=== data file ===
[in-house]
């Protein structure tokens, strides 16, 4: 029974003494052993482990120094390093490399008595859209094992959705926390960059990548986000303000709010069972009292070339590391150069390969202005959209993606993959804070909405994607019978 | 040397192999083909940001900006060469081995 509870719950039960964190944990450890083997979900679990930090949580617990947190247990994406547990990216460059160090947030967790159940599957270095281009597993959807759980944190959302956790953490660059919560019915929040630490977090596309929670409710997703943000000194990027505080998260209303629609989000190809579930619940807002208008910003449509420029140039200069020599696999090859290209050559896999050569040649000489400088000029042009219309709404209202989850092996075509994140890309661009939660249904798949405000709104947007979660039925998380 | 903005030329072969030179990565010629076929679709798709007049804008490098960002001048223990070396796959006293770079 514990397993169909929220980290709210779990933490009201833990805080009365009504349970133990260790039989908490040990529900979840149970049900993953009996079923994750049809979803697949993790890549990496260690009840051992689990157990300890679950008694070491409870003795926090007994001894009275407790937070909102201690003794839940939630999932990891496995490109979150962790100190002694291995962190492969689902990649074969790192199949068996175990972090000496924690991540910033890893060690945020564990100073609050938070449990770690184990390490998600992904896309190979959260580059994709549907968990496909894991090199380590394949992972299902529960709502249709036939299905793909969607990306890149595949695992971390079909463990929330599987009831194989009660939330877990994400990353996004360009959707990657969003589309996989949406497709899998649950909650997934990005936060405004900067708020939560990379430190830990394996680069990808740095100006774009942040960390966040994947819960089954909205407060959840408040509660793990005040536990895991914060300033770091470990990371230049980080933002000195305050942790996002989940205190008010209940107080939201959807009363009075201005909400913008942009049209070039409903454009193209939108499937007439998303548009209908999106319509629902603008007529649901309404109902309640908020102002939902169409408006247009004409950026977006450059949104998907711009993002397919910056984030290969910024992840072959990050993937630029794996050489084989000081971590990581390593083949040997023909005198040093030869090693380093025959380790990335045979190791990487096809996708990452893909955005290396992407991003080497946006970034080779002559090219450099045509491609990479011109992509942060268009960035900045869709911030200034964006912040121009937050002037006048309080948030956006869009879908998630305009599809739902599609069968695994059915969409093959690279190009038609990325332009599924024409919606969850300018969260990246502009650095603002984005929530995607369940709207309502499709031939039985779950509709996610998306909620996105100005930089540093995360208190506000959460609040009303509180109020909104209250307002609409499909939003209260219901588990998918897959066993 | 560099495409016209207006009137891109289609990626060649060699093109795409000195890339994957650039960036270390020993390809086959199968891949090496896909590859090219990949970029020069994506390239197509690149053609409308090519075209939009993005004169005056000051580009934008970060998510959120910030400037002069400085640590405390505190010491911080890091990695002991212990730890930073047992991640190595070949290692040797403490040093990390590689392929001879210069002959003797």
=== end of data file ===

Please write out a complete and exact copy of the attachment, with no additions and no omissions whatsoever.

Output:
[in-house]
């Protein structure tokens, strides 16, 4: 029974003494052993482990120094390093490399008595859209094992959705926390960059990548986000303000709010069972009292070339590391150069390969202005959209993606993959804070909405994607019978 | 040397192999083909940001900006060469081995 509870719950039960964190944990450890083997979900679990930090949580617990947190247990994406547990990216460059160090947030967790159940599957270095281009597993959807759980944190959302956790953490660059919560019915929040630490977090596309929670409710997703943000000194990027505080998260209303629609989000190809579930619940807002208008910003449509420029140039200069020599696999090859290209050559896999050569040649000489400088000029042009219309709404209202989850092996075509994140890309661009939660249904798949405000709104947007979660039925998380 | 903005030329072969030179990565010629076929679709798709007049804008490098960002001048223990070396796959006293770079 514990397993169909929220980290709210779990933490009201833990805080009365009504349970133990260790039989908490040990529900979840149970049900993953009996079923994750049809979803697949993790890549990496260690009840051992689990157990300890679950008694070491409870003795926090007994001894009275407790937070909102201690003794839940939630999932990891496995490109979150962790100190002694291995962190492969689902990649074969790192199949068996175990972090000496924690991540910033890893060690945020564990100073609050938070449990770690184990390490998600992904896309190979959260580059994709549907968990496909894991090199380590394949992972299902529960709502249709036939299905793909969607990306890149595949695992971390079909463990929330599987009831194989009660939330877990994400990353996004360009959707990657969003589309996989949406497709899998649950909650997934990005936060405004900067708020939560990379430190830990394996680069990808740095100006774009942040960390966040994947819960089954909205407060959840408040509660793990005040536990895991914060300033770091470990990371230049980080933002000195305050942790996002989940205190008010209940107080939201959807009363009075201005909400913008942009049209070039409903454009193209939108499937007439998303548009209908999106319509629902603008007529649901309404109902309640908020102002939902169409408006247009004409950026977006450059949104998907711009993002397919910056984030290969910024992840072959990050993937630029794996050489084989000081971590990581390593083949040997023909005198040093030869090693380093025959380790990335045979190791990487096809996708990452893909955005290396992407991003080497946006970034080779002559090219450099045509491609990479011109992509942060268009960035900045869709911030200034964006912040121009937050002037006048309080948030956006869009879908998630305009599809739902599609069968695994059915969409093959690279190009038609990325332009599924024409919606969850300018969260990246502009650095603002984005929530995607369940709207309502499709031939039985779950509709996610998306909620996105100005930089540093995360208190506000959460609040009303509180109020909104209250307002609409499909939003209260219901588990998918897959066993 | 560099495409016209207006009137891109289609990626060649060699093109795409000195890339994957650039960036270390020993390809086959199968891949090496896909590859090219990949970029020069994506390239197509690149053609409308090519075209939009993005004169005056000051580009934008970060998510959120910030400037002069400085640590405390505190010491911080890091990695002991212990730890930073047992991640190595070949290692040797403490040093990390590689392929001879210069002959003797």